Russia Prepares Magnitsky Fraud Trial
Russian prosecutors are preparing to try Russian whistleblower Sergei Magnitsky for fraud even though the lawyer died in detention two years ago. Media is calling it the first ever trial after a suspect has died. Russian authorities have resubmitted the case of Magnitskywhose death in prison at the hands of Russian authorities brought renewed attention to Russia’s record on human rights.
The accused was a lawyer for Hermitage Capital Management, which maintains that Magnitsky blew the whistle on the biggest tax fraud in Russian history, a single illegal refund of US$230 million.
Russian Interior Ministry Investigator Boris Kibis told Hermitage Capital Management that the ministry had “finished its preliminary investigation” and is ready to submit the case against Magnitsky posthumously and CEO William Browder in absentia, the London-based asset management firm said in a press release last week.
“This posthumous prosecution has taken the concept of legal nihilism to a whole new level. What the Russians are doing could only be described as legal barbarism,” Browder told OCCRP (in an e-mail). “Even the two most evil men of the 20th century, Hitler and Stalin, didn't prosecute people after they were dead.”
Prior to his imprisonment, Magnitsky accused a number of top level Russian officials of tax fraud and embezzlement, saying they stole Hermitage’s corporate identity, then falsified Hermitage Capital’s tax returns in order to steal a US$230 million refund that was approved in one day. After Magnitsky went to the authorities with his accusations, he was accused of fraud himself and locked up until his death. An investigative committee determined the cause of death was ‘negligence.’ Two low level prison officials were fired last year but no one has been charged with the lawyer’s death.
The case was shelved following Magnitsky’s November 2009 death of heart failure. His family also put pressure on Russian authorities to investigate his death, saying it was a direct result of beatings and denial of medical care by prison authorities.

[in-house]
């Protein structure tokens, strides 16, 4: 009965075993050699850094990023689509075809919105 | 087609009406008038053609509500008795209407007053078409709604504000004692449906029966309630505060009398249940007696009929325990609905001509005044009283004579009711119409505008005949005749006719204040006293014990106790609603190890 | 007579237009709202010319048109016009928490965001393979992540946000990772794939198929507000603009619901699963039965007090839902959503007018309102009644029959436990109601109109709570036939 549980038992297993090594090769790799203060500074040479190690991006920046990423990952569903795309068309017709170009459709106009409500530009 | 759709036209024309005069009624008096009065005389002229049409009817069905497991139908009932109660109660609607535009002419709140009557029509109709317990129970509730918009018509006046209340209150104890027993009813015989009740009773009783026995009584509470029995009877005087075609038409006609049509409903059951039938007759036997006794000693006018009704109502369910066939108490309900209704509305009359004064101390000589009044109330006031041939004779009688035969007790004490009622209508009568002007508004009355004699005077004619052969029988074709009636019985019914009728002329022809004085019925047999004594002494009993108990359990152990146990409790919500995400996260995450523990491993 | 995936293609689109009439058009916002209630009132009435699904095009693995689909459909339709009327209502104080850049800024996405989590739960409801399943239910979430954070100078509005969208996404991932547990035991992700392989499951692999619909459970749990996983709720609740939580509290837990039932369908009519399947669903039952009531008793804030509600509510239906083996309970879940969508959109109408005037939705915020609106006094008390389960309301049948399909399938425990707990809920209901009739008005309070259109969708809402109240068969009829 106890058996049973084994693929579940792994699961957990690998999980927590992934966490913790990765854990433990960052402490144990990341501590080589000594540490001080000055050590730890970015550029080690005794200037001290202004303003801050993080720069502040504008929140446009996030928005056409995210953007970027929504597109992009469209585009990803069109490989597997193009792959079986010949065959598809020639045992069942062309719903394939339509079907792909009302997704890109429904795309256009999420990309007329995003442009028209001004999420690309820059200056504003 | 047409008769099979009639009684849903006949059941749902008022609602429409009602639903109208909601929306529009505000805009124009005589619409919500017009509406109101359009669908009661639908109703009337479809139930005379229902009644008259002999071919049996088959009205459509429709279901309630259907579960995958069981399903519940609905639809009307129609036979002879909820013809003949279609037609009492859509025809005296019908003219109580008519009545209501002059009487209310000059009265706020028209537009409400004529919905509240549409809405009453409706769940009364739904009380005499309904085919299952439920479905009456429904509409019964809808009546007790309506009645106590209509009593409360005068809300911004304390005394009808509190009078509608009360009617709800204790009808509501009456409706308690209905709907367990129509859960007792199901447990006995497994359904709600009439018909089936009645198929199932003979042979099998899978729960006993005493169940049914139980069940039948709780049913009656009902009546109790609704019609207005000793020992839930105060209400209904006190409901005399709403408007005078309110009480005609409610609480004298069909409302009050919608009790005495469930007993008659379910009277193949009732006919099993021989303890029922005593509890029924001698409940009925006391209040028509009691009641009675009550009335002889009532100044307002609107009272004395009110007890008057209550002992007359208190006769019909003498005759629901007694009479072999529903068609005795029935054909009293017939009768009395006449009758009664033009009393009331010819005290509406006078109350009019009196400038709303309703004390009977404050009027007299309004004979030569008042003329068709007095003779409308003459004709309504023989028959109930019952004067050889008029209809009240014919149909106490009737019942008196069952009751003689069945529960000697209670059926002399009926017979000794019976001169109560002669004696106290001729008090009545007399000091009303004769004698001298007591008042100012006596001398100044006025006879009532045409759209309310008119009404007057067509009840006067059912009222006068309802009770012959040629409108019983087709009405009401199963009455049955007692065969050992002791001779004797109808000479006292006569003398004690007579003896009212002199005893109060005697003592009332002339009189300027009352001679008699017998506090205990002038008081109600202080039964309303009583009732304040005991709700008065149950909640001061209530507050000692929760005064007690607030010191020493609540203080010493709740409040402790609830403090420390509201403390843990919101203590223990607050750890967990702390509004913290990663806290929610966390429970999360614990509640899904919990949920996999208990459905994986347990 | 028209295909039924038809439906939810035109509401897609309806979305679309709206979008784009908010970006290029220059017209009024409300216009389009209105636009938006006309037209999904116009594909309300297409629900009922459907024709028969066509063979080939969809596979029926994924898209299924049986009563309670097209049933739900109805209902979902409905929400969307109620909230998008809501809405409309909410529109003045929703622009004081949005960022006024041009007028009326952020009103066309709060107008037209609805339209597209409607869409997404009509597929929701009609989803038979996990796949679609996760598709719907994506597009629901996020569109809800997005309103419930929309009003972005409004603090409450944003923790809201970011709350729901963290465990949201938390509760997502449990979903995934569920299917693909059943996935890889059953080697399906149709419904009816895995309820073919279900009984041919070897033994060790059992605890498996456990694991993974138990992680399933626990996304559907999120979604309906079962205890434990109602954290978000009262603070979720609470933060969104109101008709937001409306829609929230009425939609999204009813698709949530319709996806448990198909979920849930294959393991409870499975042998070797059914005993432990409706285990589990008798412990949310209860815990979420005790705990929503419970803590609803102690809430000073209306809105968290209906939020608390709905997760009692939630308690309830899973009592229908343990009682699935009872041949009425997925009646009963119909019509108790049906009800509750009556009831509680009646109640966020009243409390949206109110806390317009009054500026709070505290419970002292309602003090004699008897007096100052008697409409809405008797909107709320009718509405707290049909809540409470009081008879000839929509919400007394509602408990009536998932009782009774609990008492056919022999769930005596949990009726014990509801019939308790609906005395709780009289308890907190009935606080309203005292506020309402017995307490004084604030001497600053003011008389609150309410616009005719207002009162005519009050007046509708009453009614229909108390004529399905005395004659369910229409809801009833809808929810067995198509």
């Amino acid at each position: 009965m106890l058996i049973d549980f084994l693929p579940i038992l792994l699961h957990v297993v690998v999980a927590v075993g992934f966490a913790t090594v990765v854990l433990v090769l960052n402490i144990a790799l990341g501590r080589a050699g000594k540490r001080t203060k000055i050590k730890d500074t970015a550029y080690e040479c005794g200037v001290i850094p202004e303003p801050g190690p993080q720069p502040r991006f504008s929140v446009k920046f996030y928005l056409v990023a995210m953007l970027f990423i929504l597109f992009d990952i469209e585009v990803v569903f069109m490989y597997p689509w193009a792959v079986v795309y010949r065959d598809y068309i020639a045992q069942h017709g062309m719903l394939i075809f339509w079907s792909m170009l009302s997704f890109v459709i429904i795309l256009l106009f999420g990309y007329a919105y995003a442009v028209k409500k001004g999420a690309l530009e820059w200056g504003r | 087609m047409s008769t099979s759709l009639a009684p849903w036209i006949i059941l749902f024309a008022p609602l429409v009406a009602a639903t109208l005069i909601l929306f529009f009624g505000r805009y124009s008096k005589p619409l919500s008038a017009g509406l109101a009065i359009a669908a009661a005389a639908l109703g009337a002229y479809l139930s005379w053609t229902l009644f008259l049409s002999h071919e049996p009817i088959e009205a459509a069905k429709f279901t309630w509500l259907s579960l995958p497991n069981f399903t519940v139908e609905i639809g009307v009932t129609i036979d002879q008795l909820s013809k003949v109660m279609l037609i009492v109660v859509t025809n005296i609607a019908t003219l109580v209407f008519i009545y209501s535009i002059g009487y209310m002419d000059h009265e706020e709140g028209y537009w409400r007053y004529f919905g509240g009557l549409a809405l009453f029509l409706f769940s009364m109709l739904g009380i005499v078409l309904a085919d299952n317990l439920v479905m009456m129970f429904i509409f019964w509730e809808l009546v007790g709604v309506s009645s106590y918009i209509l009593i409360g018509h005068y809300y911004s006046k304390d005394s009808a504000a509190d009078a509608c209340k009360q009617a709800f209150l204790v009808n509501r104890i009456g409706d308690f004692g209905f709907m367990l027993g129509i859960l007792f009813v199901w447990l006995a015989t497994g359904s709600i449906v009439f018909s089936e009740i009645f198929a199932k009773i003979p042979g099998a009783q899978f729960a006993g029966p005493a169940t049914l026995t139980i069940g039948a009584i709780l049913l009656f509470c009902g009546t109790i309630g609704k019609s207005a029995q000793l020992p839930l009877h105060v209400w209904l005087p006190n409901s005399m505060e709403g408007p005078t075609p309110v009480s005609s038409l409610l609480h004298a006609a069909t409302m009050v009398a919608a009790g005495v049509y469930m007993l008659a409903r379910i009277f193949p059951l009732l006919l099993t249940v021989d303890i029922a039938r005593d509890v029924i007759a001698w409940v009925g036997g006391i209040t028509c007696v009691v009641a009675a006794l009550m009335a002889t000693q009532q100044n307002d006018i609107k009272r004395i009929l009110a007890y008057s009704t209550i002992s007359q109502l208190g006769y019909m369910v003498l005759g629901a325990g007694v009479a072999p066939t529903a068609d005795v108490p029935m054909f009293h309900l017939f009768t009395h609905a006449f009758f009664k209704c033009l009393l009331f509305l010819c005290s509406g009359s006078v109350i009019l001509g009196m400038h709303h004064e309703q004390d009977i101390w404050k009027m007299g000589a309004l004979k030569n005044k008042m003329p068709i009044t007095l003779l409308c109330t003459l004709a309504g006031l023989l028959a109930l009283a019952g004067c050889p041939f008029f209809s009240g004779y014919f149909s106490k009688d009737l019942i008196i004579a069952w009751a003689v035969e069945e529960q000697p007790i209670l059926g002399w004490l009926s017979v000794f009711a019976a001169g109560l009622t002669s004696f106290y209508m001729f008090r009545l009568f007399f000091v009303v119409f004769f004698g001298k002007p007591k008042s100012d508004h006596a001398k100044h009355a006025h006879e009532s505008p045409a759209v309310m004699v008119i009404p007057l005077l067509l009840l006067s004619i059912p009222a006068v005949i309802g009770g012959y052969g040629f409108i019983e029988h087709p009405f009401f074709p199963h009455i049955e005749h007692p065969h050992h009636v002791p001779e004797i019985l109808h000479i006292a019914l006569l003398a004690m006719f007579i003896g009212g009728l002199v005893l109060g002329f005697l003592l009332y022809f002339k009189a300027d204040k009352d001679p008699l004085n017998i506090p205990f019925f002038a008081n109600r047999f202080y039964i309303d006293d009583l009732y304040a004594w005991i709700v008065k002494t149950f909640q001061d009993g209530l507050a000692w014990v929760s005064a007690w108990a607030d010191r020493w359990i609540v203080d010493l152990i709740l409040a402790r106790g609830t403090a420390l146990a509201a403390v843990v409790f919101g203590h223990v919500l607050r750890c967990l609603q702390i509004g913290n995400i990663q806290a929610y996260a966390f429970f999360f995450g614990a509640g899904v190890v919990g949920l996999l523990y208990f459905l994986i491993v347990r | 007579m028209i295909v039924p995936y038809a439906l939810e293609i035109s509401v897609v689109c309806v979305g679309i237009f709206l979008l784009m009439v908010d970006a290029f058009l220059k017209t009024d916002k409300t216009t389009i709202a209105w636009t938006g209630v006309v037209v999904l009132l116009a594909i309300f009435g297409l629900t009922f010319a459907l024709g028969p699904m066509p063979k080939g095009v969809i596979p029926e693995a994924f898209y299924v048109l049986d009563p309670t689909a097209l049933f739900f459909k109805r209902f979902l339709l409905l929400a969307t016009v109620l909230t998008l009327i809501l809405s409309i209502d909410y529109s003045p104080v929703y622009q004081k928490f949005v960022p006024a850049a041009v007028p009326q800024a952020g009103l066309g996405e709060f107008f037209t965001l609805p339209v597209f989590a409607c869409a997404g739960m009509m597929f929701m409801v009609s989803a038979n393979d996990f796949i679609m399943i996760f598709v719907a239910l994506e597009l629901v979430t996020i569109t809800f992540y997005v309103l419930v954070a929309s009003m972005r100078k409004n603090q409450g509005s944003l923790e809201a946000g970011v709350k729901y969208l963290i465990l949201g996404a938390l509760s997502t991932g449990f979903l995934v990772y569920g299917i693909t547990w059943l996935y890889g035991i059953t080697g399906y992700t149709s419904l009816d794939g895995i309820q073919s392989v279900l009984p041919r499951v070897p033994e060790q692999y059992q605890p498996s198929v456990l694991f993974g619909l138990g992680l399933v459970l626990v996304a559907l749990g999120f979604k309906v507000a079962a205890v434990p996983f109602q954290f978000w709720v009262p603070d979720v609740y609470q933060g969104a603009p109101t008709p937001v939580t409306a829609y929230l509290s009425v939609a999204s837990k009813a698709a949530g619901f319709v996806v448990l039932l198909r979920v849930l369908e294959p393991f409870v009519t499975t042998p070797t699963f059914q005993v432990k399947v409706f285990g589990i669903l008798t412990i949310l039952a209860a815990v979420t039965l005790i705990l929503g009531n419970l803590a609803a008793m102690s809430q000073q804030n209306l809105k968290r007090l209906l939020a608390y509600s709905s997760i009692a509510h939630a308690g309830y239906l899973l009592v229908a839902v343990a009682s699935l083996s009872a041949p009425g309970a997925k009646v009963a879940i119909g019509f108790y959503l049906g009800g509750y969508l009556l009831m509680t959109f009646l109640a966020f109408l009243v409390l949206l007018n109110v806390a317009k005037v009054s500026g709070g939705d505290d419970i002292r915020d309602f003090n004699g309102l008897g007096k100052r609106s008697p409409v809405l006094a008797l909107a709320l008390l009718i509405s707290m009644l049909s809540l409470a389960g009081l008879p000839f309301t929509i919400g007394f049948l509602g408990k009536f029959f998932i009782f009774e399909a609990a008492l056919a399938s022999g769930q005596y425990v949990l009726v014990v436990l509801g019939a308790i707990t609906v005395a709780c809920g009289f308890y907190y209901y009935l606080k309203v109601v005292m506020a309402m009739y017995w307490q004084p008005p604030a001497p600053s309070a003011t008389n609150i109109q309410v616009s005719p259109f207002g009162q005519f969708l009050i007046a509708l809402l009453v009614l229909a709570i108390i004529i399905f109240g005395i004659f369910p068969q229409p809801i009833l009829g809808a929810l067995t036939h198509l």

Russian President Dimitry Medvedev’s Human Rights Council found in July 2011 that the posthumous proceedings against Magnitsky violate the European Human Rights Convention, and in January, the Moscow Bar Association told the Russian Interior Ministry that appointing a lawyer to represent a deceased person is against the law.
But the case was re-opened last August. Authorities said that it would give the lawyer’s family and friends a chance to clear his name, but the family said they had not sought that.
Kibis, the state investigator, wrote in a letter to Magnitsky’s mother, Natalia Magnitskaya, that the case could be dropped if his relatives and friends stop demanding that someone be accountable for Magnitsky’s death, according to the letter obtained by Hermitage.
Browder said he would not stop pushing to clear Magnitsky’s name, even if that meant a continuation of the trial.
“If the Russian Interior Ministry thinks that running a show trail[sic] against me and Sergei will stop our campaign for justice, they are dead wrong. We, along with many people around the world, will continue calling for sanctions outside of Russia and once the current regime falls, for tribunals inside Russia to achieve justice for Sergei Magnitsky. No amount of pressure or harassment will stop that,” he said in a statement.
Prosecutions in absentia, common during Soviet times, were abolished by the Russian State Duma after the high profile trials of two KGB agents in 2002. But the law was resurrected in 2006 at the behest of the Federal Security Service, known as the FSB.